Turns out that Long Beach isn’t the only local city invaded by peacocks. In fact, the blue-green coated creatures are such a feature of life in Rolling Hills Estates that city warns readers about them in the FAQ (frequently asked questions) section of its website.
As in Belmont Shore, folks seem divided over the waddling characters.
Aside from pooping complaints, some Rolling Hills Estates residents complained that the peacocks are “ slow crossing the street,” one National Public Radio piece report said. (Just what we need! More rush opportunities in our daily lives!)
Incidentally, the little head-wobblers are called peafowl. In case you read over that quickly, that’s not a reference to the unrestrained pooping the animals allegedly do. They’re peafowl, not peafoul.
How did they come to Southern California? One story has it, NPR wrote, that in the 1920s someone gave a landowner a few of the birds because he thought the area was too quiet. Well, not anymore, residents say.
• On Belmont Shore’s ever-vigilant nextdoor.com, the peacocks have inspired what may be some witticisms.
For instance, one woman asked readers to be on the look-out for her “lost fish. Docile. Answers to ‘Coy.’” The bereaved fish owner said her pet was “last seen with a male wearing wet baggy pants.”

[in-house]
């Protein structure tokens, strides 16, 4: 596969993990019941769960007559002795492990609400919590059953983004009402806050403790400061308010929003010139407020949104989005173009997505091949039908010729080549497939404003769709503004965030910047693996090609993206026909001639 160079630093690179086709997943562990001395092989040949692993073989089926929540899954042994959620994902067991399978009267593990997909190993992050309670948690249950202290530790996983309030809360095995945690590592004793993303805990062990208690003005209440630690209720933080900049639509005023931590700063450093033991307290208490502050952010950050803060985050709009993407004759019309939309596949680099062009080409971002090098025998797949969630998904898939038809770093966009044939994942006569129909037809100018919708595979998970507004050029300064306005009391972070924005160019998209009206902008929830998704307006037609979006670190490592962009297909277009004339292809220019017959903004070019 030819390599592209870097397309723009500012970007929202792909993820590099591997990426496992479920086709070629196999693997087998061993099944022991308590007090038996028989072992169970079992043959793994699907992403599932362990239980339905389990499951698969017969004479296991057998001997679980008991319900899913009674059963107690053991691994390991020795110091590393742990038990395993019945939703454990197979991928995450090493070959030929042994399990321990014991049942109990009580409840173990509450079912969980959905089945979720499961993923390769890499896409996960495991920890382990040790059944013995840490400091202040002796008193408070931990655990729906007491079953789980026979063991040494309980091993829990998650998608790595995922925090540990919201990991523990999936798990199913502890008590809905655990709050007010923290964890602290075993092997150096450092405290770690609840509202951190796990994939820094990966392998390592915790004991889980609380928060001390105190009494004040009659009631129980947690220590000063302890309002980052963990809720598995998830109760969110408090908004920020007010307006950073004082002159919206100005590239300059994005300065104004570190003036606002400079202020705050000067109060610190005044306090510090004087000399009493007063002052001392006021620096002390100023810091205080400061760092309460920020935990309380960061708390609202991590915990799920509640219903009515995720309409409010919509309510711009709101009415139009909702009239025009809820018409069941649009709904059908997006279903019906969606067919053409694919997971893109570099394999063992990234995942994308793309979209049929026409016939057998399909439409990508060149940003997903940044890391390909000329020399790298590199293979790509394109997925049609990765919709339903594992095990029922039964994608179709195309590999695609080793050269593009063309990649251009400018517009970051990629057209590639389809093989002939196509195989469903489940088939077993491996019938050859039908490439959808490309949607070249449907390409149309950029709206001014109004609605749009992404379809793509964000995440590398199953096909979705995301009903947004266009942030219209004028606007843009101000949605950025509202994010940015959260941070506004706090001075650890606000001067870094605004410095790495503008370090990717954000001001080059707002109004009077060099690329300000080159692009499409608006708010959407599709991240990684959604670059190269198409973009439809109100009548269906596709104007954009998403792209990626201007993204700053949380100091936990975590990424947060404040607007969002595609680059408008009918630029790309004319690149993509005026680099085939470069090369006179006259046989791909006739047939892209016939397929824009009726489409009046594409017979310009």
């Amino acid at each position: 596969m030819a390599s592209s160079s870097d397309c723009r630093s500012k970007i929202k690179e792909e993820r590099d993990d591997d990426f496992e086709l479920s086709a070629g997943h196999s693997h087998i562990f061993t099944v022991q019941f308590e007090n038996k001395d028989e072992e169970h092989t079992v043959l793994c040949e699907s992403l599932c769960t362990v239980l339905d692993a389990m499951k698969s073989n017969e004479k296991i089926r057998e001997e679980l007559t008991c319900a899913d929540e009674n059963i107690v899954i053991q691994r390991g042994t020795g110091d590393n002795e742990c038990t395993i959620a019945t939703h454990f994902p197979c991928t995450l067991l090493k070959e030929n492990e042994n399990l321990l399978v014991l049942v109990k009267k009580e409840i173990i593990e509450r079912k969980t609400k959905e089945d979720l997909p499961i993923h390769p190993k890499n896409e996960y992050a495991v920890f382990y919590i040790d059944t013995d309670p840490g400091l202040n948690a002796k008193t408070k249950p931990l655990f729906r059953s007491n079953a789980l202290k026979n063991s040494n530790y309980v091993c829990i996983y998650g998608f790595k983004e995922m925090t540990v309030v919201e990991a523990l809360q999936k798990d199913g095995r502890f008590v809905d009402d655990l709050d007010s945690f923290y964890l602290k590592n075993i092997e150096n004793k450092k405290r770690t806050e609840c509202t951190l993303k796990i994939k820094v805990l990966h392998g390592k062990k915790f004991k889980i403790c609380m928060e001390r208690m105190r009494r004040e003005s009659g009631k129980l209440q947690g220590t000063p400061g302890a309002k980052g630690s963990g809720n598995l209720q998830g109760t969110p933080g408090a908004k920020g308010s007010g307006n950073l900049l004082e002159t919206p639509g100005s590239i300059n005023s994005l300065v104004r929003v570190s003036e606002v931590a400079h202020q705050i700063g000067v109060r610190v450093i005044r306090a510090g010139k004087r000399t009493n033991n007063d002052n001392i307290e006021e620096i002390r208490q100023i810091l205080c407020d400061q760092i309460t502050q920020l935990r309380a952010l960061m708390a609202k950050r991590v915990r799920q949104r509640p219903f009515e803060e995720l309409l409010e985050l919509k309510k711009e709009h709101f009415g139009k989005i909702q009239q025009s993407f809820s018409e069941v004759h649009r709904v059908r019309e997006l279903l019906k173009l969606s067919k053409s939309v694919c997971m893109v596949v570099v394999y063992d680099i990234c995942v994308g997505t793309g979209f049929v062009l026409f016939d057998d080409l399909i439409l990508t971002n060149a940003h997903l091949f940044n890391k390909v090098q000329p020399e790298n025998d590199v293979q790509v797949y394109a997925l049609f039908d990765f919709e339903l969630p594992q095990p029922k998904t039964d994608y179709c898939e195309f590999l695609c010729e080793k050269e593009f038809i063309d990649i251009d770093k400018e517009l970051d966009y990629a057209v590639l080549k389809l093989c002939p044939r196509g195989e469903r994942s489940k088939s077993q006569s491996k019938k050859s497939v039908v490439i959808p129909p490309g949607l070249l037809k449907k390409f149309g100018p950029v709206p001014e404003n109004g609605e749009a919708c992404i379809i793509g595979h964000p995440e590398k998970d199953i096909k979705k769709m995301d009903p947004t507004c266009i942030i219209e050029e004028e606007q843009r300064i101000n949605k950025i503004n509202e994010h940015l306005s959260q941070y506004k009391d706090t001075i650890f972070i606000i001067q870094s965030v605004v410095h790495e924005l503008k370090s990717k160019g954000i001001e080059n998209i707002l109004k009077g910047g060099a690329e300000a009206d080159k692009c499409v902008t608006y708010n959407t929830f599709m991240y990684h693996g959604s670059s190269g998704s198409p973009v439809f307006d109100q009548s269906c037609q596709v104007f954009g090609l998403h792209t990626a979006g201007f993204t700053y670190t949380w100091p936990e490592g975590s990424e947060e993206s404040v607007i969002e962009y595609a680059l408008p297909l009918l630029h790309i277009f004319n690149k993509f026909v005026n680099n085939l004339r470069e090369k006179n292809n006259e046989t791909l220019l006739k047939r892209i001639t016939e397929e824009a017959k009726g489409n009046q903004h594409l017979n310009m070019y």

Another nextdoor.com reader sent in this startling report: “Homing pigeon lost.”
Meanwhile, followers of the nosy Belmont web site may have a battle going with another species. Several had complained of noxious fumes in the neighborhood,which inspired several debates about what chemicals might have caused the outrage . One reader had a simpler theory: They were skunks.
• With the big football game nearing, it’s time for Only in LB to post its annual public-service warning (see photo) about overeating and over-drinking. There’s only one “Super” competition Sunday.
• The other day I mentioned OLLI, the Osher Lifelong Learning Institute at Cal State Long Beach, and, in doing so, I fear I might have scared away some older potential applicants. That’s because they, like me, would fear that signing up ($40 per year) would mean I was RETURNING TO SCHOOL. You know, the world of homework, term-papers, pop quizzes, final exams and the dreaded permanent records.
But there’s none of that at low-pressure OLLI.“We got a call from one student who asked us to tell his teacher that he was sick and wouldn’t be attending class that day,” one administrator said with a smile. “We told him we really didn’t have to know.”
In the history classes I’ve taken, students were encouraged to interrupt lectures and ask the instructors questions.
• Meanwhile I welcome feedback from readers who can tell me how those darn peafouls got from Rolling Hills Estates to Long Beach.
Steve Harvey can be reached at firstname.lastname@example.org.